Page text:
6. Through you I would also like to greet with great affection and in a spirit of communion all the priests of your particular Churches. In an immediate way, through preaching and sacramental life, they direct the ecclesial communities that are part of diocesan reality. To each one you must dedicate the same attention and care that Jesus gave his apostles.
At the same time, bearing in mind that their intellectual preparation does not end with the seminary, you must guide them and offer them every kind of help, including continuing formation, as "a process of continual conversion" (Pastores dabo vobis, n. 70) which embraces the priest's human, spiritual, intellectual and pastoral dimensions. In this way they will be able to give the People of God satisfactory guidance, especially when examples of life and conduct which lead to confusion and the relativism of the doctrinal and moral principles are being slyly introduced, as you highlighted in your Orientaciones Pastorales.
All priests who are members of institutes of consecrated life and societies of apostolic life and work in the dioceses belong to the diocesan presbyterate. They must live out their own charisms in unity, in communion and in the mission of the particular Church. This spirit of communion between the bishop and all his priests must be fostered, so that they may be for the faithful examples of the unity desired by Christ (cf. Jn 17,21). At the same time, pastoral activity will be enriched by fraternal sharing of the different charisms.
7. Concerned by the small number of persons who devote themselves to the mission, you are doing what you can to promote and attentively supervise vocations promotion, which must be accompanied primarily by prayer (cf. Mt 9,38). Candidates must be directed wisely and competently, so that they can go through all the necessary stages for following the Lord in the priestly or religious life.
Therefore in this regard "the Church of the Third Millennium will need to encourage all the baptized and confirmed to be aware of their active responsibility in the Church's life. Together with the ordained ministry, other ministries, whether formally instituted or simply recognized, can flourish for the good of the whole community, sustaining it in all its many needs, from catechesis to liturgy, from the education of the young to the widest array of charitable works" (Novo Millennio ineunte, n. 46).
Everyone must feel called to collaborate in the effort to promote vocations to the priesthood and to the life of special consecration, even in sectors that are not favourable, or rife with religious indifference. "There is a pressing need to implement an extensive plan of vocational promotion, based on personal contact and involving parishes, schools and families in the effort to foster a more attentive reflection on life's essential values. These reach their fulfilment in the response which each person is invited to give to God's call, particularly when the call implies a total giving of self and of one's energies to the cause of the Kingdom" (ibid.).
8. Among your pastoral priorities you also feel a pressing need to help parents to be good pastors of the "domestic church". Indeed, when a family takes part in the Church's life and mission, not only does it become a sacrament of salvation for its members, but it also totally fulfils "its mission to guard, reveal and communicate love and life" (Familiaris consortio, n. 17).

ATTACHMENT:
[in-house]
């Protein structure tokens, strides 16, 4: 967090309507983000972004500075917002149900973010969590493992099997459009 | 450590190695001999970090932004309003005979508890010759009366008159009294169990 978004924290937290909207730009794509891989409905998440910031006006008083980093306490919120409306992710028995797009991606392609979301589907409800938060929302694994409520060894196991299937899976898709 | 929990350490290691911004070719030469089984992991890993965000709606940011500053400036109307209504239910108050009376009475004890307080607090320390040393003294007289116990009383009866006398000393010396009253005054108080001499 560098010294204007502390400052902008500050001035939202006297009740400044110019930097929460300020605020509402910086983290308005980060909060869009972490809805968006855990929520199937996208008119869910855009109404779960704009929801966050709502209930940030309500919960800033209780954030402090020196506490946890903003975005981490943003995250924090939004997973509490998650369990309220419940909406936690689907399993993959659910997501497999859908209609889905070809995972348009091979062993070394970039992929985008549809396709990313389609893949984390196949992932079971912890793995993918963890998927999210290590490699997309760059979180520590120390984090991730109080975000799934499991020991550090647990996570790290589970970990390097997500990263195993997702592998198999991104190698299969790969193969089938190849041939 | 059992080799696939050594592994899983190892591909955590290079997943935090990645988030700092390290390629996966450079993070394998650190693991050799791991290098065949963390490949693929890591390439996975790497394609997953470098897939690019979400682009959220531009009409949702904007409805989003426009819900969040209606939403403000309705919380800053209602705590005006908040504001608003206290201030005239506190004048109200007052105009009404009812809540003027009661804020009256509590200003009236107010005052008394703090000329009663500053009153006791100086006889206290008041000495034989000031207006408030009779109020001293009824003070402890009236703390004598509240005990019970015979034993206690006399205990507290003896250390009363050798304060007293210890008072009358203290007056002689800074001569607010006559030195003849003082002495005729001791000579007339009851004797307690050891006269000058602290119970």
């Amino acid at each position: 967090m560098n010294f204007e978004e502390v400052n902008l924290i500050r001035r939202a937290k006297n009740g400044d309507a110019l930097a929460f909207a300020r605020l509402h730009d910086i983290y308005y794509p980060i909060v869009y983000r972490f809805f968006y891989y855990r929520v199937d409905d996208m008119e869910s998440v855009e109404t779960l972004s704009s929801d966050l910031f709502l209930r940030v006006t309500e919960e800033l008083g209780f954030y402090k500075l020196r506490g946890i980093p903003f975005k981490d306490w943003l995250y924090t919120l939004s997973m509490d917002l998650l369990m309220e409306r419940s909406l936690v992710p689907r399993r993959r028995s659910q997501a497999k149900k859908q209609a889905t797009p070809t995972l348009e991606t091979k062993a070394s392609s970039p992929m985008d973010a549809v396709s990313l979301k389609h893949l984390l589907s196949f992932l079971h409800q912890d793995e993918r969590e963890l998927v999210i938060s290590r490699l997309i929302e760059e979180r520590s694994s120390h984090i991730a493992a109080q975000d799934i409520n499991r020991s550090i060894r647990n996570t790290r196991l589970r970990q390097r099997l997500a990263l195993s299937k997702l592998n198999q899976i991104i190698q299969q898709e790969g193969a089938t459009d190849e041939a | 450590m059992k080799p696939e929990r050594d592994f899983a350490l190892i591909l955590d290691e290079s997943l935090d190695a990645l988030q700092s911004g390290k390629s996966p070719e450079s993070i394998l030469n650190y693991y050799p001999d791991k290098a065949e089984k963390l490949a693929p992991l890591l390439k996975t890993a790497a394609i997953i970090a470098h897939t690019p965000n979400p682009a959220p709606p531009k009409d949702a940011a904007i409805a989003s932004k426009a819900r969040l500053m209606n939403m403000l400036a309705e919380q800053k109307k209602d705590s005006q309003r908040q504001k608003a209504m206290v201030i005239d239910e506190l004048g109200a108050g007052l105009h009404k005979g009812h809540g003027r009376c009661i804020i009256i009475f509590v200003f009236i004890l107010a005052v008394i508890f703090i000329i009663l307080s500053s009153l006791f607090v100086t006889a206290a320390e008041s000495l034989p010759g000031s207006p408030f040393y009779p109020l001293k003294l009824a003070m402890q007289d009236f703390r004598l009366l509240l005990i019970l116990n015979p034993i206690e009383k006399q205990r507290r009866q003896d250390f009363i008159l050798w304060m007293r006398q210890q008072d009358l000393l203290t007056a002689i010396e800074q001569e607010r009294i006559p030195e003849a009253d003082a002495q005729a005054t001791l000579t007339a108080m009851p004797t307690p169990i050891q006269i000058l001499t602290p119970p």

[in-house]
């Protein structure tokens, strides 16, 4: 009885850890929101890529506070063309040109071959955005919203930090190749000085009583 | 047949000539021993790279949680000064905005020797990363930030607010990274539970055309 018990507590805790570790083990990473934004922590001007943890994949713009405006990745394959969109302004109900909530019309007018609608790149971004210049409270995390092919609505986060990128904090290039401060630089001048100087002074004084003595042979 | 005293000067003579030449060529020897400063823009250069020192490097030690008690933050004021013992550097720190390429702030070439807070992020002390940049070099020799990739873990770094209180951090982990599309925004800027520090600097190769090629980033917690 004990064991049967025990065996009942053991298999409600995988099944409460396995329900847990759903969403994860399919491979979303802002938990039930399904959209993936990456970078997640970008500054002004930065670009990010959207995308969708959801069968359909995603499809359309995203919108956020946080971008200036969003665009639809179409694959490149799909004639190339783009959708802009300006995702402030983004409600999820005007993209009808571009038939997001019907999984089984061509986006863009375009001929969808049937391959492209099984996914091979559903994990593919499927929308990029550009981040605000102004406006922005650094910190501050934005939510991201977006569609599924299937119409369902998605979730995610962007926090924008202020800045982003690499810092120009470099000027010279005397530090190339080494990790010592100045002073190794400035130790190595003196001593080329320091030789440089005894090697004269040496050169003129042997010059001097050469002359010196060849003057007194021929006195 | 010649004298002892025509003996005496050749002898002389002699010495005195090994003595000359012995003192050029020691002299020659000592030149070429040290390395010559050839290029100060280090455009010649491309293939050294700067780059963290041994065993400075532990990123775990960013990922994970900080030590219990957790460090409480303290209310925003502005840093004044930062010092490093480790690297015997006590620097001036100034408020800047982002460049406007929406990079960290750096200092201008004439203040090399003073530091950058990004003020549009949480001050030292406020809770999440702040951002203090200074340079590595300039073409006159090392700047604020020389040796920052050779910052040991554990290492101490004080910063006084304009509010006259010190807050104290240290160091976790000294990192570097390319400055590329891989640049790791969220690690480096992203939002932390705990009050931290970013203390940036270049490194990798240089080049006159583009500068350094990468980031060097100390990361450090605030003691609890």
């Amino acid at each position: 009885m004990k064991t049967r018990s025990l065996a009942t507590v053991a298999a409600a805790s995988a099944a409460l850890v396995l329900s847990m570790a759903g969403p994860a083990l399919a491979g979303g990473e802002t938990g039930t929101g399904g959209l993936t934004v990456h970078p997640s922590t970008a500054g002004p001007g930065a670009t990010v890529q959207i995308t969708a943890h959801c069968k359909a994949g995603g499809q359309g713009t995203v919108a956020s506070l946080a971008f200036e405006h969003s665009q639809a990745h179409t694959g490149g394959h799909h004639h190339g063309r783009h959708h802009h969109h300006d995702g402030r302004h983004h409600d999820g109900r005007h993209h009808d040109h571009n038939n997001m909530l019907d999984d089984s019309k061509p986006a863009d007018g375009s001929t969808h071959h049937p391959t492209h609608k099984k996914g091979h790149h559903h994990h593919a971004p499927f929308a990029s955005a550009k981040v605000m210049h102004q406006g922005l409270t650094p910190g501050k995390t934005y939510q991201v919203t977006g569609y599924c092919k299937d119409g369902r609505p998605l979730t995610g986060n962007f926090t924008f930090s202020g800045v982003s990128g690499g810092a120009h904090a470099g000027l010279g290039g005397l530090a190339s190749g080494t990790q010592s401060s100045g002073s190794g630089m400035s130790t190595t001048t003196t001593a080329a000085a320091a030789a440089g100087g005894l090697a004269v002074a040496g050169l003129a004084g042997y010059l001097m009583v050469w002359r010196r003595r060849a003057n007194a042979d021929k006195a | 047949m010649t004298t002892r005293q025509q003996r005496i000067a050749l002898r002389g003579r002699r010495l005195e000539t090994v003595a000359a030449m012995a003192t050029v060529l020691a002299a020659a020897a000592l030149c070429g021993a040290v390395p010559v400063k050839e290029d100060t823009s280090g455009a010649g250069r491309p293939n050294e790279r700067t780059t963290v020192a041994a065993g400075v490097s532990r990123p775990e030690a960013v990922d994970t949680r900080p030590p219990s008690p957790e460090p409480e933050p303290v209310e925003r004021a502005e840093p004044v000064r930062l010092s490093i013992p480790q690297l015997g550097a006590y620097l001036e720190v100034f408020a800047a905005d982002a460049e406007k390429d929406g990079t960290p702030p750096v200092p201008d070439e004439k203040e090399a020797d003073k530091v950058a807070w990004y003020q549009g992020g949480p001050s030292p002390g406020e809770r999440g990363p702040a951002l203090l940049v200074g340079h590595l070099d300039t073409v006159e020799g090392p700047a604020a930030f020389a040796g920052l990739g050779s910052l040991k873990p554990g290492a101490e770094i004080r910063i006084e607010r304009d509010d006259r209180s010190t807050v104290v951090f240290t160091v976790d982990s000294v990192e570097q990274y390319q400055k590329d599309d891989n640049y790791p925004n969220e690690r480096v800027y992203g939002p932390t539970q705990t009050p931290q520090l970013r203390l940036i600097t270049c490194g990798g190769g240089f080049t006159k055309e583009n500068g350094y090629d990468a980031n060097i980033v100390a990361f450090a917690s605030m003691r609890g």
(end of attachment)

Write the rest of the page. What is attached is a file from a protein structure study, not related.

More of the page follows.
In the Orientaciones Pastorales you also stressed that there is in the contemporary world a widespread deterioration of the natural and religious sense of marriage, with disturbing consequences in both the private and public domains. For this reason special attention should be paid to all families: not only to those that fulfil their mission at the service of life from conception to its natural end, founded on conjugal and family love. Pastoral discernment must also be exercised about the alternative types of union affecting the institution of the family in Uruguay today, especially those that regard mere de facto unions making them equivalent to real families, ignoring the authentic concept of conjugal love.
On this aspect you said that "all laws which would do harm to the family, striking at its unity and its indissolubility, or which would give legal validity to a union between persons, including those of the same sex, who demand the same rights as the family founded upon marriage between a man and a woman,... are not laws in harmony with the divine plan" (Address to government leaders, members of parliament and politicians, 4 November, 2000, n. 4).
9. Confronted by serious and widespread social problems, the Church tries to respond and to find practical solutions in line with her social teaching. Through her social ministry she endeavours to spread the culture of solidarity, safeguarding her preferential option for the poor by showing active, practical love for each human being, who is faced with the temptation of indifference or surrender to circumstance. This is a context which "without ever yielding to the temptation to turn Christian communities into mere social agencies" (Novo Millennio ineunte, n. 52), is a crucial feature of Christian life, the ecclesial approach and pastoral planning.
I know that the Church in Uruguay, despite limited material resources, is in the front line in attending to people and families who live in conditions far below the minimum standard required by human dignity and in the fight against "the new forms of poverty". The Church, through priests, men and women religious, consecrated people and committed laity, makes herself present in the marginalized neighbourhoods of cities and rural areas, through schools and many forms of assistance to the poorest and neediest.
10. At the end of this fraternal meeting, I ask you to invite the priests and deacons, men and women religious, seminarians and committed lay people to "put out into the deep" in their service to the Church and to the Uruguayan people, steadfast and faithful to Christ and to their brethren.
I entrust all that we have discussed during these days to the motherly protection of Our Lady of the Thirty Three, Mother of the Oriental People. Let yourselves be guided by Mary, Star of Evangelization, who always points out the safe path. At the same time and as an expression of my deep affection in the Lord, I impart my Apostolic Blessing to you, extending it to each and every one of your beloved diocesan faithful.